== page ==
Jesus said, “Let the little children come to me, and do not hinder them, for the kingdom of heaven belongs to such as these.”
– Matthew 19:14 NIV
I learned this week that our building has something really cool happening this school year. A local shoe company was donating shoes for students in our building. Not just students who had a financial need, but for all of the students in our building! What a blessing and a gift that is for our community! As I thought about this, I realized that this time of year can be tough for many families as they struggle to purchase new clothes and shoes for their own kids. It was a great reminder for me that I need to put myself in my student’s shoes as I think about how I structure my day and what additional resources I can provide my student’s to be successful.
Getting to Know Your Student’s Reality
I first taught in a school where there was a vast difference in the students’ socioeconomic statuses. Some students who worked on farms and ranches and other students who lived in million-dollar homes are all going to the same middle school. Some of these students qualified for reduced lunch, and others had family members who were prominent businessmen and women in the community. Many of our students were living below the poverty line and in some cases were homeless, living in hotels and sometimes cars.
Many students have to overcome any obstacles just to get to school every day, and knowing this as a teacher will help better prepare you for one of the students who comes to see you in the morning. I always thought that students have the same routine as me in the morning, period. I would get up, take a shower, eat some breakfast, brush my teeth, and head out to work. Many of these students don’t even have food or water turned on at home because they can’t afford to pay the bills. When I started to have knowledge of these situations and an awareness of the issues these students were facing on a daily basis, I became more prepared as an educator and more mindful of all of the students in my classroom.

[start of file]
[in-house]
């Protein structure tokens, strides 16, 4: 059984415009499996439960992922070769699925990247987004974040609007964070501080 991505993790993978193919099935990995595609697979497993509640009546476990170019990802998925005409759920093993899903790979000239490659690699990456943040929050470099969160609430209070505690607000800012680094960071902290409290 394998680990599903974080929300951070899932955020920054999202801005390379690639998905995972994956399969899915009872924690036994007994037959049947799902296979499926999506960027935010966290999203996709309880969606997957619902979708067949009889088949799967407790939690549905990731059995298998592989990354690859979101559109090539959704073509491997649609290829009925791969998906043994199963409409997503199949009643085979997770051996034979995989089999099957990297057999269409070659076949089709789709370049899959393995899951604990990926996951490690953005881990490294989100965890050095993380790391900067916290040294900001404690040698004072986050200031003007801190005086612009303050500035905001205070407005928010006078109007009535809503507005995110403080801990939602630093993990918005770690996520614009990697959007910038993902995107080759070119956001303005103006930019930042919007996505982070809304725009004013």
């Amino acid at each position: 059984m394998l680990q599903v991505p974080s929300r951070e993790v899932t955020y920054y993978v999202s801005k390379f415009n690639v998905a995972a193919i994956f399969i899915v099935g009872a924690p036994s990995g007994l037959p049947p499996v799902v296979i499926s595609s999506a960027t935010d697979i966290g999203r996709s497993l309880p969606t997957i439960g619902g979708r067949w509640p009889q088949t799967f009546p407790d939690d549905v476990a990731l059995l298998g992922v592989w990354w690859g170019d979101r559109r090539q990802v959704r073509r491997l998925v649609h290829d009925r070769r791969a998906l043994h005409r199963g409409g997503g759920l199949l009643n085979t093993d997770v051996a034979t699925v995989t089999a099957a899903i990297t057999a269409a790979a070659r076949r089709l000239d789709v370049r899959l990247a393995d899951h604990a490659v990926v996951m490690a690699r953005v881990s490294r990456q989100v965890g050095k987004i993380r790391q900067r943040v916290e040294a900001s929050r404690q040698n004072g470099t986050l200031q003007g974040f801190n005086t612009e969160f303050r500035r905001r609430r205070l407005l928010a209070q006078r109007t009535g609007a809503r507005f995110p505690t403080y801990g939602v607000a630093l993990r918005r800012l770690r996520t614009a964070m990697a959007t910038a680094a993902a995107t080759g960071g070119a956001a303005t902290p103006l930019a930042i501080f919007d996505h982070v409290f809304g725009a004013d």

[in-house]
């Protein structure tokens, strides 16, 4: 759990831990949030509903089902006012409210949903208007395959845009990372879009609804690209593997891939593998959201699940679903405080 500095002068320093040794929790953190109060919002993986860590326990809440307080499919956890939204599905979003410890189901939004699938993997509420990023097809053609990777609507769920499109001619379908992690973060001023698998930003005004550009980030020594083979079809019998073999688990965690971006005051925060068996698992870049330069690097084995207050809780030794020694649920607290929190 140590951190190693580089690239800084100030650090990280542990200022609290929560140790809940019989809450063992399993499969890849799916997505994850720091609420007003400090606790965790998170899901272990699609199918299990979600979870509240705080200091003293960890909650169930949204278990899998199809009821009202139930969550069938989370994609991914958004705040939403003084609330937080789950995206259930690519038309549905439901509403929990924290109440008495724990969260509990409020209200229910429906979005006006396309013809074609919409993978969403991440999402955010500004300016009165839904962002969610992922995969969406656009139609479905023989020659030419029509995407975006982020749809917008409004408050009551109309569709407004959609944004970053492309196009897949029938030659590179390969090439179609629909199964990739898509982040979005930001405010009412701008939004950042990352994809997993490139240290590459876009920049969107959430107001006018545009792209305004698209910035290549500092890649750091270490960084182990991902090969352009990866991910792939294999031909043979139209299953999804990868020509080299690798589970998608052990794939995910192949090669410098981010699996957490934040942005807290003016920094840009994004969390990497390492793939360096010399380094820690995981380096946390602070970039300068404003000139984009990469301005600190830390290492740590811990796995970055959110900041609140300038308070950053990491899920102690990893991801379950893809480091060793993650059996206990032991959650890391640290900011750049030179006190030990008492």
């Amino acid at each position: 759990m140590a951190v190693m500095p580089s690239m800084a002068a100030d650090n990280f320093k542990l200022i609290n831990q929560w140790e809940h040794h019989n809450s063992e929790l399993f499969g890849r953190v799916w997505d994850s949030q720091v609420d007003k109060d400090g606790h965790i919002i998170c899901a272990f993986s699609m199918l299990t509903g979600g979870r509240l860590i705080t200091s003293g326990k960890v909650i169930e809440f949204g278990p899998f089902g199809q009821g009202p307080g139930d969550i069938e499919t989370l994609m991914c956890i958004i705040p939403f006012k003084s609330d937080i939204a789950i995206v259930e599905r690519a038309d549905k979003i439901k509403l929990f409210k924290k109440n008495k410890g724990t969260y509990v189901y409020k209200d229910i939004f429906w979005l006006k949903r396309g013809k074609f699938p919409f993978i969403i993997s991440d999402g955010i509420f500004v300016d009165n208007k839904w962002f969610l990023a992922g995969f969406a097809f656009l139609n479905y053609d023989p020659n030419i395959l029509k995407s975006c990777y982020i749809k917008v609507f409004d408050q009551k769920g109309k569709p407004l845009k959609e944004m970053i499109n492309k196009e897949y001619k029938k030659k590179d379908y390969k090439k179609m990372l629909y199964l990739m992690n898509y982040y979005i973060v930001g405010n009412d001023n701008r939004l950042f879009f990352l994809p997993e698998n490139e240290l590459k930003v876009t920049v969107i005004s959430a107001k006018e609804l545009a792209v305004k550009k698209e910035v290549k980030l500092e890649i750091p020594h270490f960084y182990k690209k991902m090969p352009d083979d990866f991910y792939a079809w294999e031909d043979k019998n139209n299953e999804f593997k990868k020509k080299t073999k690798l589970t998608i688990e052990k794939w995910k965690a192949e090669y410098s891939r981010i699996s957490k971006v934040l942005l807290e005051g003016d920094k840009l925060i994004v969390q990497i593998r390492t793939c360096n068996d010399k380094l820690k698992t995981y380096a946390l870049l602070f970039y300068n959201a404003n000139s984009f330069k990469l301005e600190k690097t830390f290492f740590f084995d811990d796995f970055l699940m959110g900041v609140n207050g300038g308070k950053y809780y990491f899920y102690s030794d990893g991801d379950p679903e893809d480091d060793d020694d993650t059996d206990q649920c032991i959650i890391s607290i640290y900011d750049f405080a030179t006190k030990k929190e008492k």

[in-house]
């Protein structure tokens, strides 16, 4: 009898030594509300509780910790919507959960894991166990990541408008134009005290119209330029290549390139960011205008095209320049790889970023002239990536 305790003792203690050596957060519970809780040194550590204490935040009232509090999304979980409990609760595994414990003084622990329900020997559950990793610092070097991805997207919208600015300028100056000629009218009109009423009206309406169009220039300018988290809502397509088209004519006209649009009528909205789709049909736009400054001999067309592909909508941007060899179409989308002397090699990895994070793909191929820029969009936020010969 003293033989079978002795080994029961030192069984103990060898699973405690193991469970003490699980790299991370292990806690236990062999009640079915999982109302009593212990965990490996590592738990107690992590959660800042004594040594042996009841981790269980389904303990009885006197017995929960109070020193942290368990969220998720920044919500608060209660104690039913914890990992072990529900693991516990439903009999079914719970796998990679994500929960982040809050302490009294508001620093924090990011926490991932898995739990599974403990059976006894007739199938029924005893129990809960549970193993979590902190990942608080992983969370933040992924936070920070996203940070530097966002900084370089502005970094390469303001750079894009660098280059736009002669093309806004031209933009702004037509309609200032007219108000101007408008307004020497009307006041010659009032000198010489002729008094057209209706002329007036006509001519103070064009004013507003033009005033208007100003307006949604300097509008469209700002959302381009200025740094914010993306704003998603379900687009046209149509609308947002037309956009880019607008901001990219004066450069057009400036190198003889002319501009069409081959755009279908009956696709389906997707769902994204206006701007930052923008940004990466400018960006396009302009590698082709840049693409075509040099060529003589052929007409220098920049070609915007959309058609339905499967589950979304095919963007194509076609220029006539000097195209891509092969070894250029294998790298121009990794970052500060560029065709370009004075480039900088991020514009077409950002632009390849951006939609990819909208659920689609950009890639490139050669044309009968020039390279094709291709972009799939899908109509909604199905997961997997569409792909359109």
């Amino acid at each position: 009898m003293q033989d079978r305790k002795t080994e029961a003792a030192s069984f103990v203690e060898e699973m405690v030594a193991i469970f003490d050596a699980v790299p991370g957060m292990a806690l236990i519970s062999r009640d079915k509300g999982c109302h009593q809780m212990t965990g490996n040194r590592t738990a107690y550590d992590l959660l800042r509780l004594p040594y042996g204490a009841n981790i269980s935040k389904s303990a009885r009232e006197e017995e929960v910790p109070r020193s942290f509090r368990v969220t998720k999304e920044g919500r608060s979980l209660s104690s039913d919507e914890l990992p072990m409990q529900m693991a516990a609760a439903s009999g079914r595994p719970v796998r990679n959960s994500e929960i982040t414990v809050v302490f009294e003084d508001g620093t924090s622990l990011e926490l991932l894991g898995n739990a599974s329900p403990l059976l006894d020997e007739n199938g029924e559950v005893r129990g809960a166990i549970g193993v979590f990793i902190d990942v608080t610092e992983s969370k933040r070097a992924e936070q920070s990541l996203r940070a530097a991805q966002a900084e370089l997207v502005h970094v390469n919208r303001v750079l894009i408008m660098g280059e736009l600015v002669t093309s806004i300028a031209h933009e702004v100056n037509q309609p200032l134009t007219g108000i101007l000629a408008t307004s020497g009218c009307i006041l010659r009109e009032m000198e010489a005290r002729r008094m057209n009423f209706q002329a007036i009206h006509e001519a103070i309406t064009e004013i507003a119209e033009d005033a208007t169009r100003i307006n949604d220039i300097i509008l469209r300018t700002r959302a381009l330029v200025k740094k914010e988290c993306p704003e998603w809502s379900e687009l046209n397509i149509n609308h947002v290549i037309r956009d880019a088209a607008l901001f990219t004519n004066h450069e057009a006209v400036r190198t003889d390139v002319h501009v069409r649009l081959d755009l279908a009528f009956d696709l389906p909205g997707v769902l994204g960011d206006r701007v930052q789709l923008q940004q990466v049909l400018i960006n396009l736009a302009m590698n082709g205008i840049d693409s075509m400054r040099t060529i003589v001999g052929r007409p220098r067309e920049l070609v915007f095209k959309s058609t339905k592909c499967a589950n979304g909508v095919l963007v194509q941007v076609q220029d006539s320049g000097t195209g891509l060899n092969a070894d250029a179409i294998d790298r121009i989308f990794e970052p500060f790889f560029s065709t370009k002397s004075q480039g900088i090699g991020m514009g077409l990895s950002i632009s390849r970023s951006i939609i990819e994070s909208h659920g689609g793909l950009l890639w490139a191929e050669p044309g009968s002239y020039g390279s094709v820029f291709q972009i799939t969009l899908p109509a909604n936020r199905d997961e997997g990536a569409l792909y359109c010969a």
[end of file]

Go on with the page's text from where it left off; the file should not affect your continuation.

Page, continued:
How to be Better Serve Learners from All Walks of Life
Take a few minutes and get to know where your students are coming from to get a better idea of what their needs are. You could also talk to the school counselor or previous year’s teacher to get some advice on what was helpful in the past. Here are some other tips for helping students and families in need:
- Stay Positive– Greet them everyday with a smile and a handshake. Find something genuinely positive to build them up each day. Celebrate their gifts and talents.
- Focus on What You Can Control– As much as we would like to take these children home, we can only have them in our care during the day. Have extra snacks in your desk available and send some home in the afternoon if they need it. Feed their stomachs and you will help feed their minds!
- Advocate– If you hear or see that these students are being abused in some way, you are a mandated reporter. Seek assistance from your administrators to help notify the authorities. Also, ensure that these students are given the same opportunities in school as their peers.
- Build Positive Relationships with Families– Reach out to families any way that you can throughout the year. Let them know that you are there for them for any of their needs. You can help get them in touch with other resources.
- Know their Needs– When talking with parents, get to know them, build respect, but also determine what needs they have. You might be able to support them through a local church, family counseling services, etc. Many families are reluctant to ask for help so it is important to build that rapport in the beginning.
- Maintain High Expectations- These students will not reach their potential unless you expect the most of out them. When they are at school, they need to be accountable for the same level of work as their peers. Anything less would be a disservice to them.
Getting to know your students is far deeper than their interests and what they did over the summer. Invest time in getting to know all of your students and their own personal situations. You never know what someone else is going through. You will be transformed as an educator and a person after walking a mile in your student’s shoes.